At 10xBeta, deep research and endless experimentation are the constants in an output that includes such disparate products as a sensor system to improve in-hospital care and a portable kit for first responders in the aftermath of a mass casualty incident. “One of the most complex parts of our job is that we do not have domain expertise in the clinical application of the products we design,” says founder and CEO Marcel Botha.

“But we have a very deep understanding of development, the need, and how it is supposed to work, and we spend a lot of time educating our team as to why and what the patient needs.” Botha continues: “The lack in domain expertise is further augmented by a strong relationship with clinicians, nurses and caregivers of all specialties, and backgrounds.”

10xBeta’s IndieGo mobility device.

Botha estimates that over 50% of the firm’s work is focused on medical products, some of which come through the JeffSolves initiative, a partnership with Philadelphia’s Thomas Jefferson University to turn novel ideas from medical students into reality. The program, now in its third year, has resulted in five viable products, including Validose, a device that securely measures customized, controlled dosages of medication while mitigating the risk of drug dependency.

Another product in 10xBeta’s pipeline is IndieGo, a mobility device that converts a manual wheelchair into an electric one. Botha sees it as an early entrant into what he predicts will be a major sector in medical innovation: personal mobility augmentation. “The way we design products will change as we see more and more users with multiple ability levels able to participate in things they never could before,” he says.

The explosion of connected devices in everyday life offers another avenue for innovation, says Botha. The proliferation of these devices, along with the miniaturization of sensors, will allow the collection and analysis of streams of data, which could then be turned to design customized care for patients in recovery from surgery or managing a chronic condition, such as diabetes.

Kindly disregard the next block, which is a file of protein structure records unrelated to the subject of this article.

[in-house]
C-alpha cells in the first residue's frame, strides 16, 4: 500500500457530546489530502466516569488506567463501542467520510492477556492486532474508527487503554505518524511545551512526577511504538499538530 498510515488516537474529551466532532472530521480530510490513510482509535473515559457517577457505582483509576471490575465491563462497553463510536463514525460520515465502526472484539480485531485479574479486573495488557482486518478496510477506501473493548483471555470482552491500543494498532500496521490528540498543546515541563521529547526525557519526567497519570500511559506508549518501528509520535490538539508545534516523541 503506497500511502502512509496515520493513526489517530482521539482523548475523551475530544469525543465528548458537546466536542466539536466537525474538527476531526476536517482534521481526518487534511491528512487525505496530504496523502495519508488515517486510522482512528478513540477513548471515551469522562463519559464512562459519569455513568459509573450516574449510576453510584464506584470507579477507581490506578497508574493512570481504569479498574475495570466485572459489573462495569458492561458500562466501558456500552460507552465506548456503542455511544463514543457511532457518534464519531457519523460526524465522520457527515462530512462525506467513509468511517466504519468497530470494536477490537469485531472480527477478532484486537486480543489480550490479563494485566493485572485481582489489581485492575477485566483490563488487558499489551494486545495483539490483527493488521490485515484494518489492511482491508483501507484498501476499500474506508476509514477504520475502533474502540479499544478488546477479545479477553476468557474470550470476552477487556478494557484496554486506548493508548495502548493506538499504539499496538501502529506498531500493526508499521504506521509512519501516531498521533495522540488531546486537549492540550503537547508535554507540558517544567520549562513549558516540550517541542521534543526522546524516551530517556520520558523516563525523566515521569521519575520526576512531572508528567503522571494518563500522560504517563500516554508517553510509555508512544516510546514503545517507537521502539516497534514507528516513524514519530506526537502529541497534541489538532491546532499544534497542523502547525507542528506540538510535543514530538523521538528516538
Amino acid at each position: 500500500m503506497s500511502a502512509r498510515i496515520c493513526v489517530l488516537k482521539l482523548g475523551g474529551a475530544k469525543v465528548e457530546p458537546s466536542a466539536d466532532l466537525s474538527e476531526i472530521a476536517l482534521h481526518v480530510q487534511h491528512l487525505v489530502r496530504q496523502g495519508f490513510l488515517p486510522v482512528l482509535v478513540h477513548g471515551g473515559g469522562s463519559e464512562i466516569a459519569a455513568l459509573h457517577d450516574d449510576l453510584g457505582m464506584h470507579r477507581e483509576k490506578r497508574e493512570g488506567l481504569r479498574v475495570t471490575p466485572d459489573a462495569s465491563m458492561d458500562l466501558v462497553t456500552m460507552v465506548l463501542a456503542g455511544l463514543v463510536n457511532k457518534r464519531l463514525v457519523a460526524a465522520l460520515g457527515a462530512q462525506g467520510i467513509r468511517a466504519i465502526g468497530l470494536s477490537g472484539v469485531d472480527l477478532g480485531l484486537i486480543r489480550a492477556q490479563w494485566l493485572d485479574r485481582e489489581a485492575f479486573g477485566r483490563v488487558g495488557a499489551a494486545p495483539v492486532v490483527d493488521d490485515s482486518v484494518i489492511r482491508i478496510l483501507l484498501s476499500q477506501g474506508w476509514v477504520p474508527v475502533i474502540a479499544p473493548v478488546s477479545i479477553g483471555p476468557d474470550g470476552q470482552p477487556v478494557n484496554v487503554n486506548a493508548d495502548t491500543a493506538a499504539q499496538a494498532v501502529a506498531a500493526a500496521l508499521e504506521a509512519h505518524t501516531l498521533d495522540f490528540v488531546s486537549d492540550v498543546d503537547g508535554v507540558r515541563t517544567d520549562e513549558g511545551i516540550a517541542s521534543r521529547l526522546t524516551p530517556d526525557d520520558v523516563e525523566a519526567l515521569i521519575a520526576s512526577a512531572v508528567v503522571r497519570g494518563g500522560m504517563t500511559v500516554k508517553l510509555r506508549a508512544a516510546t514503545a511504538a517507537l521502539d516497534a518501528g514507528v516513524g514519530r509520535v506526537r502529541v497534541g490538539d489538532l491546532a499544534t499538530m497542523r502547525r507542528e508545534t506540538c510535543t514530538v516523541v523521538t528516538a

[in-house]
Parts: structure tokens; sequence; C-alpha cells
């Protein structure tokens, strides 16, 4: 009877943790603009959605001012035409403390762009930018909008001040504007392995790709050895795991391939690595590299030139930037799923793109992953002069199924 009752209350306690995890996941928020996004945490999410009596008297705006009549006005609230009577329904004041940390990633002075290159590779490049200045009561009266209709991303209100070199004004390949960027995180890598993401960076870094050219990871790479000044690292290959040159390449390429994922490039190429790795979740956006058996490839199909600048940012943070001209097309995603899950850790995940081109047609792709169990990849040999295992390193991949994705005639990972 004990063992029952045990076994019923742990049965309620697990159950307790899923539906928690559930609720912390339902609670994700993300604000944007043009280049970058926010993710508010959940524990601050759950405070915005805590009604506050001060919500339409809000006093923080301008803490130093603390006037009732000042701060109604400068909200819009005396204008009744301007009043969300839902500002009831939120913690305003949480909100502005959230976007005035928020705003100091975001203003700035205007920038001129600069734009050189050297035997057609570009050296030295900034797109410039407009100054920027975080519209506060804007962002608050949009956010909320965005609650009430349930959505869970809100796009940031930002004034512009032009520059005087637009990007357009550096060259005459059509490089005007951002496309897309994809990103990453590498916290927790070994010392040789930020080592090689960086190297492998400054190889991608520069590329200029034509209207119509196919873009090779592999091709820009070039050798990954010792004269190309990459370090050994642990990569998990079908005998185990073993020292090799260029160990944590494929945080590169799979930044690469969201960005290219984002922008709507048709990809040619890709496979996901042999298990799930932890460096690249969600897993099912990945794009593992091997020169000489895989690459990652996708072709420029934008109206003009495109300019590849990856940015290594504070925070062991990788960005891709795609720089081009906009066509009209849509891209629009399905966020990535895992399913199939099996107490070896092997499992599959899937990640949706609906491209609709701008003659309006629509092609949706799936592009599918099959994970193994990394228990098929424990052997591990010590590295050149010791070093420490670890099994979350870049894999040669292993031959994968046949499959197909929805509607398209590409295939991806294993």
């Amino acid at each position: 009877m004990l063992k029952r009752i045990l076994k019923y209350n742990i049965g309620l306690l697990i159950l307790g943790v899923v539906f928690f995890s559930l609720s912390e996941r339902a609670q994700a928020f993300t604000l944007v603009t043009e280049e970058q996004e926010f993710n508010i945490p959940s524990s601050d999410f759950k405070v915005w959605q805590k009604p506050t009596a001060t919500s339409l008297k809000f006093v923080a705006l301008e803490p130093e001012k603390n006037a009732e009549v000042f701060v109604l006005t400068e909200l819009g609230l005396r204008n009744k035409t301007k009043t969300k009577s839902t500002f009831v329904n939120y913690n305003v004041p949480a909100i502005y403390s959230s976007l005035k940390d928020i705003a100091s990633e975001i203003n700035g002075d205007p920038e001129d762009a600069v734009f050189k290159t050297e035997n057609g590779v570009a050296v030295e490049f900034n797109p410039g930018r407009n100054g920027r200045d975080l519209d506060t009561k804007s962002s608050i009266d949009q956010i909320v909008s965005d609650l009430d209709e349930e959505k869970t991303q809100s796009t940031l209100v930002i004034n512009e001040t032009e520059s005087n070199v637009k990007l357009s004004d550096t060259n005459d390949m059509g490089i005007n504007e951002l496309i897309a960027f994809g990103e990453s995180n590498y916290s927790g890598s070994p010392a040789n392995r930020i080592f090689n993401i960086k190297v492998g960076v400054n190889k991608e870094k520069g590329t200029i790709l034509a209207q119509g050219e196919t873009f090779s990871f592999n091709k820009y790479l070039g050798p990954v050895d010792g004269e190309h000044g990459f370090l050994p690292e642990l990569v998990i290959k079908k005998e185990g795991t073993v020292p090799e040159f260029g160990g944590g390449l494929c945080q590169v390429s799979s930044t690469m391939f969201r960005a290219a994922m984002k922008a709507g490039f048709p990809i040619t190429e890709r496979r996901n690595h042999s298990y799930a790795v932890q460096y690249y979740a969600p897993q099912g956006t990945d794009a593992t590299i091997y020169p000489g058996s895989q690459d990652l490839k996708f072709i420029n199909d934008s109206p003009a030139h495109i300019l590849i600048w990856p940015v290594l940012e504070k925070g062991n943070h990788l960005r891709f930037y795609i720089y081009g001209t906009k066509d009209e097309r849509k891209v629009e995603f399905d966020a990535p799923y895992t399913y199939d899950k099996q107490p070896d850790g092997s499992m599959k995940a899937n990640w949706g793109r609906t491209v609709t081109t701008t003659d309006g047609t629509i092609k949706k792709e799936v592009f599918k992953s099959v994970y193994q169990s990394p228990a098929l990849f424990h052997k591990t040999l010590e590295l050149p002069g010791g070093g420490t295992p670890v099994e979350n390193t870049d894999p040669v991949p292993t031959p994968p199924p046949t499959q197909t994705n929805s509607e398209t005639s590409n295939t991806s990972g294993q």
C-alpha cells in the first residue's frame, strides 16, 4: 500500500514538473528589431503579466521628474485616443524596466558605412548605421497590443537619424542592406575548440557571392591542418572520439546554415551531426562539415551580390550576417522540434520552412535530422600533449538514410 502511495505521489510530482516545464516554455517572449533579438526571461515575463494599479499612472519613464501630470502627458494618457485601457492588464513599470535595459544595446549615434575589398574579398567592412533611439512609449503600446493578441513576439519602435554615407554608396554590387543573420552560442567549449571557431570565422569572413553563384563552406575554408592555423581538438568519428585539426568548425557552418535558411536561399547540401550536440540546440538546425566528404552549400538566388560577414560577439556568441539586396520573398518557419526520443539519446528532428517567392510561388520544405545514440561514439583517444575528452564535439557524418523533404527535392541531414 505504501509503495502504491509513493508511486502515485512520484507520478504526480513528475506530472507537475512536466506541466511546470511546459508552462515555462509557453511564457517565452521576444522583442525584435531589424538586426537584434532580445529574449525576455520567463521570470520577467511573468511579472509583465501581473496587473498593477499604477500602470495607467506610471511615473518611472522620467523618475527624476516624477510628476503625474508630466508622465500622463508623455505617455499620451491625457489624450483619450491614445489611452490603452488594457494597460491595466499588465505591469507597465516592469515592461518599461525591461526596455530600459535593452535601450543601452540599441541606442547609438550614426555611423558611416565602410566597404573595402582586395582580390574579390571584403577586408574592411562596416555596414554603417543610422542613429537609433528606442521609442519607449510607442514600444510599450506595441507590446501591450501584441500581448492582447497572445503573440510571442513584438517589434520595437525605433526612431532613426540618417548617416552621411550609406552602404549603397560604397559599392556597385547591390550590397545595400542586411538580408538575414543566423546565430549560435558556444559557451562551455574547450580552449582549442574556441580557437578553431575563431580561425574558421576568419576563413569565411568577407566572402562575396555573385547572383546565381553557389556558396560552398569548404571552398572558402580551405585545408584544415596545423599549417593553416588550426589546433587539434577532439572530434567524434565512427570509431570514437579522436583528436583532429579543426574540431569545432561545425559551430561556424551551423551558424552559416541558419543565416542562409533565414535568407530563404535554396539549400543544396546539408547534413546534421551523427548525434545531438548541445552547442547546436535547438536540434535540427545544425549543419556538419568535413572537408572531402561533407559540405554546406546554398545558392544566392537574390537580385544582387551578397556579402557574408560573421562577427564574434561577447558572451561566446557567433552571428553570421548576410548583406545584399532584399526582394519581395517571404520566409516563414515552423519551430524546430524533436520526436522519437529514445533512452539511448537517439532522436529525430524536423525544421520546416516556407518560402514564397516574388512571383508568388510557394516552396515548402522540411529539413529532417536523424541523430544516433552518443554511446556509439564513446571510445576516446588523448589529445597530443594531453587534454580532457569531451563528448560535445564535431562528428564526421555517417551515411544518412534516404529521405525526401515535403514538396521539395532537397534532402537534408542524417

A different kind of data stream informs OccamzRazor, which uses advanced machine learning to comb through biomedical data for insights into complex, multi-faceted diseases. The company currently focuses on Parkinson’s Disease (with support from the Michael J. Fox Foundation), with a vision toward applying their technology against other diseases in the near future.

The AI-driven process first aggregates the vast quantity of high-quality research produced in biomedicine (publications, clinical, patient reports, and more), and then identifies disease-causing pathways to target with curative treatment, says founder and CEO Katharina Volz. The aim is to streamline the discovery process for potential cures. “Typical approaches target only a single disease mechanism, which is not sufficient,” explains Volz. The aim of Occamzrazor’s AI-driven process is to streamline the discovery process for potential cures. “Typical approaches target only a single disease mechanism, which is not sufficient,” explains the company’s founder and CEO Katharina Volz.

Yet slowdowns still exist—mostly around meeting rigorous testing and FDA standards. But negotiating these waters is possible. One strategy is to chart out innovation along routes with an easier path to approval: “We try to limit our work to a multi-month rather than a multi-year process,” says Botha. Another tactic, as Somani and DiCicco note, is to take advantage of the 510(k) clearance, demonstrating that your device is “substantially equivalent” to one already on the market. “We can use proven technologies in new ways, which makes the approval process quicker,” says DiCicco.

Of course, safety is paramount, as is the potential to profoundly improve lives. Curing disease, restoring pain-free movement, using devices and data to better administer care and mobility: some things are worth the wait.

Photography by Minu Han This article was originally published in Tech Fancy Issue 9: Medicine Meta-Scene.